Hot news

908 days of Aggression on Yemen.
Britain has Sold Saudi Arabia £6bn in Weapons since War on Yemen Began
UK Police Earned Millions Training Saudi Officers in Saudi Repressive Regimes
At UN, Trump Warns US may Have to “Totally Destroy” North Korea
2 Million People Internally Displaced in Yemen: UN
The army and the committees are breaking a large-scale Saudi-UAE attack on al-Huraira in Jizan
UK Signs Arms Deal with Qatar after US Jet Sales
Banning Saudi Arabia from Labour Conference Hints at Corbyn’s likely Tough Stance as PM
China Backs UN Call for Justice in Yemen, US and Saudis Don’t

Arab Analyst Cautions Riyadh to Take Yemen’s Airport Missile Attack Warning Seriously

Posted by

Aug , 15 \NewNews

“Such threats should be taken seriously because the coalition of al-Houthi and the congress has nothing to lose but any missile which is fired at the Saudi and UAE planes will have much dangerous consequences for these countries,” Atwan wrote on Monday.

Abdel Bari Atwan, the editor-in-chief of Rai al-Youm newspaper, warned officials in Riyadh to take seriously the Yemeni military officials’ warning of reprisal attacks in case the Saudi-led coalition continues bombing of Sana’a airport to keep it closed.

“Just imagine the consequences if one of these missiles hit Dubai, Jeddah or Riyadh airports even if it is tracked and intercepted, specially consider ring the escalated tensions among the Sheikhdoms which has already incurred much material and non-material damage and harms on them,” he said.

“Therefore, the Arab coalition’s views and its wrong policies on the Yemen war should be seriously reviewed before the opportunity is lost and the damage increases,” he added.

His comments alluded to the warnings of General Mohammad Abdollah Saleh, one of the senior Yemeni commanders, that if Sana’a airport remains closed to the humanitarian aid to the war-torn country, the Saudi and UAE airports will be attacked.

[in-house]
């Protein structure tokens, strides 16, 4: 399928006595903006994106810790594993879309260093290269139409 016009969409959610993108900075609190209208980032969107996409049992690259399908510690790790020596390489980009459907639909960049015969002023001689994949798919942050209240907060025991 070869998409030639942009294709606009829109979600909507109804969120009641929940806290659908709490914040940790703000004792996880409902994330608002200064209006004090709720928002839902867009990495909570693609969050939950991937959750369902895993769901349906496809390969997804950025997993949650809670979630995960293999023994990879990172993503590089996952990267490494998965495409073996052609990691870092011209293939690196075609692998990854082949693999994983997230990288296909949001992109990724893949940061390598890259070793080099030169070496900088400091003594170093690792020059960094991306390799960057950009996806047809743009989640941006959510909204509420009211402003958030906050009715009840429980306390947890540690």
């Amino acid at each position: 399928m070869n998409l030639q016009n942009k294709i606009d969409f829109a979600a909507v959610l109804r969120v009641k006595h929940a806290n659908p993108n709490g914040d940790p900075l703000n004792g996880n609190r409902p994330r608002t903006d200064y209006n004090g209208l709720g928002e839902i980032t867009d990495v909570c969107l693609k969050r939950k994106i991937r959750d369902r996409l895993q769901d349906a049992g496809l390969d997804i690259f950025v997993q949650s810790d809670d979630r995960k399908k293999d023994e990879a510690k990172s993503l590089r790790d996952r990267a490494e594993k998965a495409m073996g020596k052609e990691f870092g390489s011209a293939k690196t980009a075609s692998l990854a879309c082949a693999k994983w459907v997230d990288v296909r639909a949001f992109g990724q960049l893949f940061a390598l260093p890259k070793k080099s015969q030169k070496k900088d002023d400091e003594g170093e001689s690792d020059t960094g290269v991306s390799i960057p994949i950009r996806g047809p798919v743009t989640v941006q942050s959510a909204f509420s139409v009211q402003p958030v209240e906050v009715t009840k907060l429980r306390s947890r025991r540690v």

His remarks came after UN Special Envoy for Yemen Ismail Walad Sheikh Ahmed warned that the Yemeni people are now threatened with the danger of hunger and famine due to the long-term Saudi-led war against the poor country.

“Today, there is a fear for famine and hunger for 7 million Yemenis and they are in need of rapid humanitarian aid,” Sheikh Ahmed told reporters in Tehran on Saturday after a meeting with Iranian Deputy Foreign Minister Hossein Jaberi Ansari.

Stressing the need for sending humanitarian aid to all parts of Yemen, he complained that the UN is facing difficulties in sending aid to certain regions, including Ta’iz province.

“I use this opportunity to call for reopening Sana’a airport, specially for humanitarian affairs,” Sheikh Ahmed said.

He also appreciated Iran’s support for the establishment of peace and stability in Yemen, and stressed that the crisis in the Arab country has no military solution.

Yemen has been facing war by a Saudi-led coalition since March 2015. Leading a number of its vassal states, Saudi Arabia launched the military aggression on Yemen to reinstall a Riyadh-friendly former president. The war, however, has failed to achieve either of the goals, morphing into a protracted conflict and causing a humanitarian crisis in Yemen.

UN-brokered talks between Yemen’s warring sides have also failed to end the conflict so far.

Iran has repeatedly called for a swift end to the brutal Saudi-led military campaign.

The war has so far killed over 14,300 Yemenis.

The US and the UK have been providing the bulk of the weapons used by the Saudi-led forces against Yemen. The US is also providing other assistance, including the provision of intelligence, to the invading forces.

The aggression has been accompanied by a Saudi-led naval and aerial blockade on Yemen.

It has also taken a heavy toll on Yemen’s infrastructure and led to a cholera epidemic in the country. Thousands of people have died since the outbreak of the cholera epidemic in April, according to the latest figures provided by the World Health Organization (WHO).

An estimated 70 percent of Yemen’s 28 million population is said to be in desperate need of humanitarian aid.

Last week, Yemen’s blood bank appealed to the international community to support the center as its medical supplies have nearly run out.

Leave a Reply

Your email address will not be published. Required fields are marked *

*